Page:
Supervisor Candidates Squabble Over Job Descriptions

LOCKYER SUPPORTER FILES SUIT OVER FIGUEROA’S BALLOT DESIGNATION; DOWLING ACCUSES LOCKYER OF THE SAME 

By STEVEN TAVARES
The Citizen

SUPERVISOR-DIST 2A supporter of District 2 Alameda County supervisor candidate Nadia Lockyer has accused former state senator Liz Figueroa, also a candidate, of misrepresenting her job title in a ballot statement to the county registrar, while another candidate for the seat is alleging the same of Lockyer.

Hayward City Councilman Kevin Dowling says in a statement released late Thursday afternoon, Lockyer’s ballot statement also misstates her job description. Lockyer lists her occupation as “county manager” for the Alameda County Family Justice Center. According to Dowling, no such description exist and says her actual title is “project director.”

“This is hypocritical beyond belief,” said Dowling, who quoted from Lockyer’s press release against Figueroa, “‘In this time of economic distress for Alameda County’s families, candidates should not be playing politics with voters by trying to portray themselves as something they are not.’ I completely agree, but I think Mrs. Lockyer should take her own advice.”

A day earlier, a supporter of Lockyer’s filed a lawsuit against the county registrar’s office alleging Figueroa’s description of “job developer/educator” is erroneous, when she is actually employed by the California Unemployment Insurance Appeals Board, according to the suit in the Alameda County Superior Court. Figueroa’s campaign page on Facebook indicates the government appointment as her sole employer from January 2007 to present.

“The ballot statement is misleading because she is not a job developer,” said Katie Merrill, a spokesperson for the Lockyer campaign. “She’s paid $127,000 for going to meetings once a month. She doesn’t list that.” Merrill also called Figueroa’s part-time teaching assignment at U.C. Berkeley “specious” and characterized it as a two hour-a-week pass/fail course.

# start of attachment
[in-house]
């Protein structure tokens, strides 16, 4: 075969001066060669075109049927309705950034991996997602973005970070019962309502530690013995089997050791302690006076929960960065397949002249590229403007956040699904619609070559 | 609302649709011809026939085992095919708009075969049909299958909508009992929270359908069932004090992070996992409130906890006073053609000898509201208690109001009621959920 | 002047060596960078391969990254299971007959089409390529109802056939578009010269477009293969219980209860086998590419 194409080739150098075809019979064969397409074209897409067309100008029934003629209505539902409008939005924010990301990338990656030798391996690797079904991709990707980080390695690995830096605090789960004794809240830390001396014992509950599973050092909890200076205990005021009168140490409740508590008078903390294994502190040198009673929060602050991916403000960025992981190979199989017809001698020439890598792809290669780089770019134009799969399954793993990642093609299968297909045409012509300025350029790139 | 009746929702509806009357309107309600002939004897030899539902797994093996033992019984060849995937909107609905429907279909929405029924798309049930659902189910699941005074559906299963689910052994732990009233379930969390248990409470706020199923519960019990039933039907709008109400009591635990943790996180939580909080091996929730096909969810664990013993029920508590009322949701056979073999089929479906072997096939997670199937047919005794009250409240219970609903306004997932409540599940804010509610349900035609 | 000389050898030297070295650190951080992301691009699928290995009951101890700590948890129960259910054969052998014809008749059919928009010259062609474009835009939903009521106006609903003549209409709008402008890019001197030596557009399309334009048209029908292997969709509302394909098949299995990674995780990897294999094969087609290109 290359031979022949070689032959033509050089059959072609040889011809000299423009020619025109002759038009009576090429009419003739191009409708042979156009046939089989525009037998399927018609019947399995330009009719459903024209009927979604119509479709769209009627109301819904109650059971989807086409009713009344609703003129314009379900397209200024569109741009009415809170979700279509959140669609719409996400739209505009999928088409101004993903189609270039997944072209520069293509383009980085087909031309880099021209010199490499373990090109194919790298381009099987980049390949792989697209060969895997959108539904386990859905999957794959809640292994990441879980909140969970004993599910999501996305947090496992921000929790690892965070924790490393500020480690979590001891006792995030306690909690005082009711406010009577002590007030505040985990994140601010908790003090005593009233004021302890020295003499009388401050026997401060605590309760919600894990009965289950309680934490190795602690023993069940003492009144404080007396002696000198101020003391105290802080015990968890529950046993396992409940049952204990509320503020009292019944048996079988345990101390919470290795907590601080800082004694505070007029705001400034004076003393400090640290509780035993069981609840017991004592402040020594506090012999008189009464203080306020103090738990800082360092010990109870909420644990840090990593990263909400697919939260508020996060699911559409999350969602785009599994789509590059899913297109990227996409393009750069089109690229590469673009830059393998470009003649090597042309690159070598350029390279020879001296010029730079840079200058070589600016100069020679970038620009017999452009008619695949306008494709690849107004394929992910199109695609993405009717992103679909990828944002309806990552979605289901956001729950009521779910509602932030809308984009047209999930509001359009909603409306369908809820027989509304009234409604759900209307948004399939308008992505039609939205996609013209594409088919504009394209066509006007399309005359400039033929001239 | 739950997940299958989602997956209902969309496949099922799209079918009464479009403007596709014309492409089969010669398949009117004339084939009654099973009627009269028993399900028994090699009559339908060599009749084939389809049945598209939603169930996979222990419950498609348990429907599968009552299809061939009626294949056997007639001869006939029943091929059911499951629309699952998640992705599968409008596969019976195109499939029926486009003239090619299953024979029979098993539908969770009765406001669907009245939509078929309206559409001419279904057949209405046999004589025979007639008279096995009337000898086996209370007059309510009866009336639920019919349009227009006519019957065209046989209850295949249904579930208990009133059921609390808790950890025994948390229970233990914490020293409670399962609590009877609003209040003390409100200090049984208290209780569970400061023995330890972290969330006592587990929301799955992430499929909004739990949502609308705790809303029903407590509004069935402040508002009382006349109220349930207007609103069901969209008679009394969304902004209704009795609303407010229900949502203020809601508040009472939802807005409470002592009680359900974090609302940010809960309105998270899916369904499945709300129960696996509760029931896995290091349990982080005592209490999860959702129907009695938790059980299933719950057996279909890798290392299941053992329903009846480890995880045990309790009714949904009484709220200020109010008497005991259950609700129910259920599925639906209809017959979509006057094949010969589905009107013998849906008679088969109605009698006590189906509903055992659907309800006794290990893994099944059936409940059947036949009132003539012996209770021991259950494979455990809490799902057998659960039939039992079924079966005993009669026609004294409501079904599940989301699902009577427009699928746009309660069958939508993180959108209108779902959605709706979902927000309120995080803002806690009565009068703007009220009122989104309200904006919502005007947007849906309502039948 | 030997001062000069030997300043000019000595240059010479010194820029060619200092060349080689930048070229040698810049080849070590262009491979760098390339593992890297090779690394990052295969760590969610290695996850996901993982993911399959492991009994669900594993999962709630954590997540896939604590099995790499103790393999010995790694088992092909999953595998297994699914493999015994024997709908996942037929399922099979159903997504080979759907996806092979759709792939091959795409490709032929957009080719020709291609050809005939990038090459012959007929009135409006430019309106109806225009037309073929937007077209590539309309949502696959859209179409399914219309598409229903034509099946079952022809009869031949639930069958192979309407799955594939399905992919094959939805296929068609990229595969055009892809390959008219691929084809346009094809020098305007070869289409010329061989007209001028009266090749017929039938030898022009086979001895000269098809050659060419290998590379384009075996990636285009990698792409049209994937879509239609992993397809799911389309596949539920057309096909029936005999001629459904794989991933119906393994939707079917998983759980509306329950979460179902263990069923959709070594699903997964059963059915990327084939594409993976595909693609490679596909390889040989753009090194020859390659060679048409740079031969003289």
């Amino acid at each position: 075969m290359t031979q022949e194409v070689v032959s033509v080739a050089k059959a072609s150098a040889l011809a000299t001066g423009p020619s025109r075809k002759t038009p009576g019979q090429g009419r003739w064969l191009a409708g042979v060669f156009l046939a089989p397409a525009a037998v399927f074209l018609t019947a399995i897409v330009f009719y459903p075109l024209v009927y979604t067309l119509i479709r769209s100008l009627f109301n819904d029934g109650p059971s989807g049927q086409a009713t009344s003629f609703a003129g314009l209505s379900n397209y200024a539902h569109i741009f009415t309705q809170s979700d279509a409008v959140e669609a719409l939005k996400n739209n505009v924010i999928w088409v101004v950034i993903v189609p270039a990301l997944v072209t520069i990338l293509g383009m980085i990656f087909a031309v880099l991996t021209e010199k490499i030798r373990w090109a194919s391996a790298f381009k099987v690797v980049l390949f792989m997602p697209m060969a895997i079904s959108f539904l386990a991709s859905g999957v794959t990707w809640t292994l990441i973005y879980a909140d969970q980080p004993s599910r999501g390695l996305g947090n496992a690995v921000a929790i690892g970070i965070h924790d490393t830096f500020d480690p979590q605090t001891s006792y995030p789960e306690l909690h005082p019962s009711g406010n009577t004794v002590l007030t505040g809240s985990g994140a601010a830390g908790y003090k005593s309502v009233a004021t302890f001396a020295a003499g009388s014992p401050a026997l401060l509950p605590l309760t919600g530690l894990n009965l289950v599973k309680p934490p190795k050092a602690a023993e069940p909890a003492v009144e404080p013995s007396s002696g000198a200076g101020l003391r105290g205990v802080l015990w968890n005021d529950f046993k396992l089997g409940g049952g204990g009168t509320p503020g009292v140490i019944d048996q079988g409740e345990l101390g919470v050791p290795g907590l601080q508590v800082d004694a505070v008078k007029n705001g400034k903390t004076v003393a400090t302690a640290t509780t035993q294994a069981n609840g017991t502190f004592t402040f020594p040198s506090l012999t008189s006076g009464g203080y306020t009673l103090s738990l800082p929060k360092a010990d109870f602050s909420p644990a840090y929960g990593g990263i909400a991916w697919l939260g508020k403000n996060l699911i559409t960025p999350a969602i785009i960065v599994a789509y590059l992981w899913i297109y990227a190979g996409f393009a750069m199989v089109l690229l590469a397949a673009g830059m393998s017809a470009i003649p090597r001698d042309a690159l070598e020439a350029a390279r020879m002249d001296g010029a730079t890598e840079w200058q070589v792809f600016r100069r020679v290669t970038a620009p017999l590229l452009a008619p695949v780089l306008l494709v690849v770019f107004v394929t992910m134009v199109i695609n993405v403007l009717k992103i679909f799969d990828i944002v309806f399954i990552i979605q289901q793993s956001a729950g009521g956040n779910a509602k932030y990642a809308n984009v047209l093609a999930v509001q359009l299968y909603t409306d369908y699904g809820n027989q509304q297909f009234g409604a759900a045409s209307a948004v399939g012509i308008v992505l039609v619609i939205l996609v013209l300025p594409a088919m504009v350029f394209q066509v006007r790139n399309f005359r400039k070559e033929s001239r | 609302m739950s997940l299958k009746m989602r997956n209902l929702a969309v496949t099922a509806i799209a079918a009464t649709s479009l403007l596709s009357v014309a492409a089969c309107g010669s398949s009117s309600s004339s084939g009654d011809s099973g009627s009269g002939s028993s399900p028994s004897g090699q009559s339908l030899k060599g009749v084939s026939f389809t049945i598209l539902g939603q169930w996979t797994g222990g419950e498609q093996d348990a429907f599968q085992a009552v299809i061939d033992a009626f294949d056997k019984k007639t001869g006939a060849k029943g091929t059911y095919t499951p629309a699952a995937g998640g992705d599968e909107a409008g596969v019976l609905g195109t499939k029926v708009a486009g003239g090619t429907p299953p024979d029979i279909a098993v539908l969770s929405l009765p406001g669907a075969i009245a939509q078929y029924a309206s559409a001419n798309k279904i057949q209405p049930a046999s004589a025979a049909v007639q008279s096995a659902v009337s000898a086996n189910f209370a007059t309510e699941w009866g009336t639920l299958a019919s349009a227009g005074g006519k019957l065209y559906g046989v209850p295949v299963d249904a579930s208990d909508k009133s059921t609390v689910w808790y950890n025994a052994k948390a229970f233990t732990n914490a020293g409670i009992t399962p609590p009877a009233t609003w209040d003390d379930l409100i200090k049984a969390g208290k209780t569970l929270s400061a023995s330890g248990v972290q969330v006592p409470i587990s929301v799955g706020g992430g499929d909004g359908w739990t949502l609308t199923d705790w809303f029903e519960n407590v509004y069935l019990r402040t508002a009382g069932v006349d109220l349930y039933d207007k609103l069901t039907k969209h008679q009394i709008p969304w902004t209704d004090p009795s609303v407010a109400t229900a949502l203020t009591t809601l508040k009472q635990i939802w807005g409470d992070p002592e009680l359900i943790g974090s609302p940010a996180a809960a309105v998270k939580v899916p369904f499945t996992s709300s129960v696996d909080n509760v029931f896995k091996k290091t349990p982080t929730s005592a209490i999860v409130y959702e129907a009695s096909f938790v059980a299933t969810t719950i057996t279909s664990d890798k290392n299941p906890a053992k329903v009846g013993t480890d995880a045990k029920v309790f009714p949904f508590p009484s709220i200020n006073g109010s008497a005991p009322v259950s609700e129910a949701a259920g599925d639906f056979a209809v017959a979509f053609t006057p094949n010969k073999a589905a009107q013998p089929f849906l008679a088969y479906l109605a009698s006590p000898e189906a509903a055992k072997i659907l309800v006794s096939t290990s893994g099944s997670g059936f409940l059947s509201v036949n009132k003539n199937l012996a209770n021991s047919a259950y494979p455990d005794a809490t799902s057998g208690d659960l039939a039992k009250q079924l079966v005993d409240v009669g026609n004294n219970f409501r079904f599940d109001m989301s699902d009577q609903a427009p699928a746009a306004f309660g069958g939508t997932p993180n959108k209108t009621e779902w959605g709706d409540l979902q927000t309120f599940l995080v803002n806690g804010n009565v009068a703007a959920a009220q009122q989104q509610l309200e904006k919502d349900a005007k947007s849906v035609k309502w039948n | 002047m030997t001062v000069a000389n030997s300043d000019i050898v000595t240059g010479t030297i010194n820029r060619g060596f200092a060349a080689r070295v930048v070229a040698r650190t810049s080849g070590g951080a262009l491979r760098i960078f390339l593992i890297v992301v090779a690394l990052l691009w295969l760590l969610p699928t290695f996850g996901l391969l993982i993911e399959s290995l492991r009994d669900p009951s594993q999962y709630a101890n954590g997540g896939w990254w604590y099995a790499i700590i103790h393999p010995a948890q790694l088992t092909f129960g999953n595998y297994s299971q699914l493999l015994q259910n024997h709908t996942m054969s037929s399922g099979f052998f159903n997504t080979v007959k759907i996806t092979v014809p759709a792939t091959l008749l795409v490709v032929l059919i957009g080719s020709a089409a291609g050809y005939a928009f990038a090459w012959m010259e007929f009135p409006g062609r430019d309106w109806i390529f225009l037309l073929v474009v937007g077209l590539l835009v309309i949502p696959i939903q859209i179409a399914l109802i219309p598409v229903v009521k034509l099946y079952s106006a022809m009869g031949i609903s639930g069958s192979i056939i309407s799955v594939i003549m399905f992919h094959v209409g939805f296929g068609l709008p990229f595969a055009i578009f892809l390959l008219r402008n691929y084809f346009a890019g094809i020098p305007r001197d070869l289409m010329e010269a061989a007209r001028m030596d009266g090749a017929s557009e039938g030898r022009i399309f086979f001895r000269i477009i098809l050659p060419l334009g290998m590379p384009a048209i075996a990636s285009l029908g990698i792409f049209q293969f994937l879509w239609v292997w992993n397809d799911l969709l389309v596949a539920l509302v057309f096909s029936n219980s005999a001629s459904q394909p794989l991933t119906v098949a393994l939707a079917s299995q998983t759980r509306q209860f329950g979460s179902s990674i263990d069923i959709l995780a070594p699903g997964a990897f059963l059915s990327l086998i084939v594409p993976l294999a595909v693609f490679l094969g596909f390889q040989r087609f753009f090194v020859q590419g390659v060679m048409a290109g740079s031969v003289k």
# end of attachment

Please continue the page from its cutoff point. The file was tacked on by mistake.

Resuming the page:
Figueroa told the Oakland Tribune today, “I’m outraged. It’s amazing to me people have the time and money to file these nuisance lawsuits. Right now the county is in a budget crisis, and someone goes and sues the registrar in a suit like this?”

Merrill says the filer of the lawsuit, Hayward Attorney Suizi Lin, is not affiliated with the Lockyer campaign, but has loose connections to Lockyer’s husband, State Treasurer Bill Lockyer. Lin worked as an extern at the state attorney general’s office in Los Angeles during the time Lockyer held the office. Lockyer was also “of counsel” for a law firm for which Lin practiced. Lin told The Citizen, she was approached initially by the Lockyer campaign and agreed with the premise Figueroa had “blantantly” misrepresented her employment as a job developer to voters.

Politically, the suit is chance for the Lockyer campaign to ward off Figueroa’s attempt to attract voters who may be swayed by a candidate offering job relief to an area hit hard by unemployment. “With this economic downturn, everybody would love a candidate who could resurrect jobs in the area,” said Lin who added, “but she hasn’t had that occupation for years.” Figueroa told the Tribune she owned a job development consulting firm until 1994, but still performed duties in that career.

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